Tim Bowness – Butterfly Mind: Album Review

Forty years of doing what he does, Tim Bowness continues his journey in an all encompassing set.

Release Date: 5th August 2022

Label: Inside Out Music

Format: digital / CD / LP

The solo Tim Bowness is back. It’s been almost two years since the last solo album – Late Night Laments – that followed his return to NoMan on 2019’s groove-tastic outing with his pal Steven Wilson. Bearing in mind how in The Album Years podcast, SW often refers to Mikael Akerfeldt as ‘my friend Mikael from Opeth‘, it should perhaps be ‘my friend Steven from Porcupine Tree’. Just about a year ago, there was Plenty’s Enough that delved back into the archive to ensure we were getting our fix and now we’re all especially ready after witnessing an intimate live set (the Prohibition Sessions) in Liverpool just a couple of months ago.

The almost expected guest list to die for is built around the core band of Plenty colleague Brian Hulse, the ubiquitous and splendidly stellar talent Nick Beggs and former Elbow drummer Richard Jupp. Guests aplenty pepper the album with cameos, notably ‘The Ham’ (that’s Peter Hammil if you not a follower of the Album Years) and Ian Anderson is becoming a Bowness regular too. Listen for several appearances for old No Man buddy Ben Coleman on violin (in particular adding an ethnicity to the closing Say Your Goodbyes Pt. 2) and see if you can pick up Big Big Train’s Greg Spawton on the magnificent bass pedals on After The Stranger.

Meanwhile, we could ask if the album title Butterfly Mind, refers to the music as the styles flit from one direction to another; never being allowed to settle comfortably in one place. In fact, we may well pose that very question to Tim. Expect encounters that range from the dreamy and soulful side that often gets the Art Rock tag. That comes via the lushness of Easier To Love (aided by the sax of Nicola Alesini) and About The Light That Hits The Forest Floor; the latter all wistful and delicate

Having dusted off the mirrorball for Love You To Bits, it’s back in full sparkling use on Always The Stranger and After The Stranger (which we might speculate could be distant relations to No Man’s Together We’re Stranger or it may simply be coincidental). Busy funky disco, rubbery basslines akin to Mick Karn’s iconic work and dance influenced pop sensibilities are to the fore. Tempos are maintained as a dose of post Punk energy abounds on Only The Fool. Jupp working at a pace he rarely encountered with Elbow as Dave Formula from Magazine/Visage appears to add synth for extra authenticity.

We head towards edgy eighties Gabriel with a bold rhythm and razor-sharp guitaron We Feel – the drum pattern is very Intruder-y and knits together a spikiness in the arrangement while the Anderson flute has a hint of Midnight Oil atmosphere. The Bowness trademark of combining melancholy with achingly gorgeous tuneage goes out the window as the lyric doesn’t quite make it to vitriolic and downright nasty stage but is certainly grittier and dirtier. The determination of the weak rising up, of fighting back – “We’ll make them fear, we’ll make them hurt., We’ll make them feel what we feel.” Right on brother.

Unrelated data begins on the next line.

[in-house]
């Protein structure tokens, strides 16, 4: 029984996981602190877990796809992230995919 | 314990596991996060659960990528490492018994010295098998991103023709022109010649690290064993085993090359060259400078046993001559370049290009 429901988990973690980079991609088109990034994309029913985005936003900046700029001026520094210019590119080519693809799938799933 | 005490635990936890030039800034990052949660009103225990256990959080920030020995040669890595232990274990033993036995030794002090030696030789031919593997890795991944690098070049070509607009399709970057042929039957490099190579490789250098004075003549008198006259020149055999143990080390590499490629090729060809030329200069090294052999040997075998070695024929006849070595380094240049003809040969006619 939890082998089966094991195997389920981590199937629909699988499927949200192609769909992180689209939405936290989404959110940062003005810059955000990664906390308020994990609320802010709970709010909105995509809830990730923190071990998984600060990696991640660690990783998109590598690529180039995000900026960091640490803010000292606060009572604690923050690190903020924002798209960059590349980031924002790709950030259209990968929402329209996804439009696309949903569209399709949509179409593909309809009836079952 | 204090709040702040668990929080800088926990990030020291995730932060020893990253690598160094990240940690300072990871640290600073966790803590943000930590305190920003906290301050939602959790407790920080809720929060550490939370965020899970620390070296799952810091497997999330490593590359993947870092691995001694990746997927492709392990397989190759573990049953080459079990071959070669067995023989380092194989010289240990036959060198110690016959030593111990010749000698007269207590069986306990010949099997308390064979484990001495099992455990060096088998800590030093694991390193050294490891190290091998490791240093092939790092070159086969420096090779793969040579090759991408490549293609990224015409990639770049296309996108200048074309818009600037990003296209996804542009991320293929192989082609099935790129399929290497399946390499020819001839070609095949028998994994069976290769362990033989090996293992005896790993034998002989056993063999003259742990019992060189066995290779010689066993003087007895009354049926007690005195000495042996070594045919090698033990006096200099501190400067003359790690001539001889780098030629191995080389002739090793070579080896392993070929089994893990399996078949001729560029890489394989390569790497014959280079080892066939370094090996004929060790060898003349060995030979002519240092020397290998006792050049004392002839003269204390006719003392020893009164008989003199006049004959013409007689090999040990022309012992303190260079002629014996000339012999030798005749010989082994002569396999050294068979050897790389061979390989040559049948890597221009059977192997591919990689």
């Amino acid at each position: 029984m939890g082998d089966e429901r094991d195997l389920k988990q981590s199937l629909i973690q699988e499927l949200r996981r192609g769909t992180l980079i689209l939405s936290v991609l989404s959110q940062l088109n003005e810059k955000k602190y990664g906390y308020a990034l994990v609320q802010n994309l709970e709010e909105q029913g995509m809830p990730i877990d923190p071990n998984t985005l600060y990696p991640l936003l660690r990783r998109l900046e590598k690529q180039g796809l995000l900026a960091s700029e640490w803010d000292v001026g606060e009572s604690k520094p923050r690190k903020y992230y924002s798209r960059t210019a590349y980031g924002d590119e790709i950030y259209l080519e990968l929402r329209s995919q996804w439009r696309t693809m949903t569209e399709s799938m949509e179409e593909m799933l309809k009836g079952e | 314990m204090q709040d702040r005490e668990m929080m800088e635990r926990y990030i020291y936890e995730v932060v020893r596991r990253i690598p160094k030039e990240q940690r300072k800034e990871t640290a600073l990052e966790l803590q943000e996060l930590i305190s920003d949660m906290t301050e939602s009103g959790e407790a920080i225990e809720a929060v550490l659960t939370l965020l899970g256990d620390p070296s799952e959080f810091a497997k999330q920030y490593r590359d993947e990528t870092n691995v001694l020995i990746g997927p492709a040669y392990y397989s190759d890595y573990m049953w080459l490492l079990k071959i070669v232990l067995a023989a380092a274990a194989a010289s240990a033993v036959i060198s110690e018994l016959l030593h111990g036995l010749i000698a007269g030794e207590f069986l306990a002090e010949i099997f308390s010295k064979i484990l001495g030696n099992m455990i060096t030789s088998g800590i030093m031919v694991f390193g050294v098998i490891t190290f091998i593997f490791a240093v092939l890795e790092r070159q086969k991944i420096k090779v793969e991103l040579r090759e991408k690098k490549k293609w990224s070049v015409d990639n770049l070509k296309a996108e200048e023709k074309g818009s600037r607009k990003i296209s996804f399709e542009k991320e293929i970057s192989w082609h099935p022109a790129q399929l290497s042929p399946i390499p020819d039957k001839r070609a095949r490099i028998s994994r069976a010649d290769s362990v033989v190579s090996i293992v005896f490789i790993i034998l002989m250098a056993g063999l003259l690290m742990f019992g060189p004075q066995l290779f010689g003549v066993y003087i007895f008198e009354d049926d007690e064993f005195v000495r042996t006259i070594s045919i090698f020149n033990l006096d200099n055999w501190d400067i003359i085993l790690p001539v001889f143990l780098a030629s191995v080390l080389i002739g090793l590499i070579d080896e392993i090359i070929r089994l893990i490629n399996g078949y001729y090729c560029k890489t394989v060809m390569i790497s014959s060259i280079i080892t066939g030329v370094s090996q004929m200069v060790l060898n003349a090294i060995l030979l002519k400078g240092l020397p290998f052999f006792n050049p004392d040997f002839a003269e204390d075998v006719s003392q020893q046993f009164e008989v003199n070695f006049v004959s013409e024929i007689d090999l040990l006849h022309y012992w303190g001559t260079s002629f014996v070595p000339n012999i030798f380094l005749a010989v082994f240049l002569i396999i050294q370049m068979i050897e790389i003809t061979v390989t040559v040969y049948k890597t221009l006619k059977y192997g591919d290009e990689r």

From the title, Glitter Fades could feasibly be an outtake from the Lost In The Ghost Light album. The lyrics add to the impression in suggestion of the ruminations of a faded star past their prime – “We were a golden generation, the darlings of a cultured age,” and the longing for a to return to those times in the “take us back” refrain. Clever wordsmitheryis at play too on Dark Nevada Dreams – the longest of the tracks – that, having sprung the thought, could also fit with Ghost Light… moods. The “Mid-life, ex-wife” and “cold heart, weak art” along with the “Feel the urge, lose the urge, moments merge, emotions surge” combinations and smooth and sensual coolness make the track perhaps the most complete realistation of the butterfly mind.

A contender for our overused but very handy phrase of ‘never less than interesting’, Butterfly Mind is another exquisite piece of work. An all encompassing release to commemorate the fortieth anniversary.

Here’s Dark Nevada Dreams from the album:

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3 replies »

  1. Nice review Mike. The Prohibition Studio gig was a brilliant night – I finally got to see the man himself live after a wait of nearly 30 years. I can’t wait for this album to land on my mat this week.

  2. Typical Tim. Predictably unpredictable. Only two listens so far, but it’s already worming into my head and heart. Now for a Henry Fool reunion. Or a California, Norfolk 2.0…… Go on Tim. You know you want to. Pleeeeeeease

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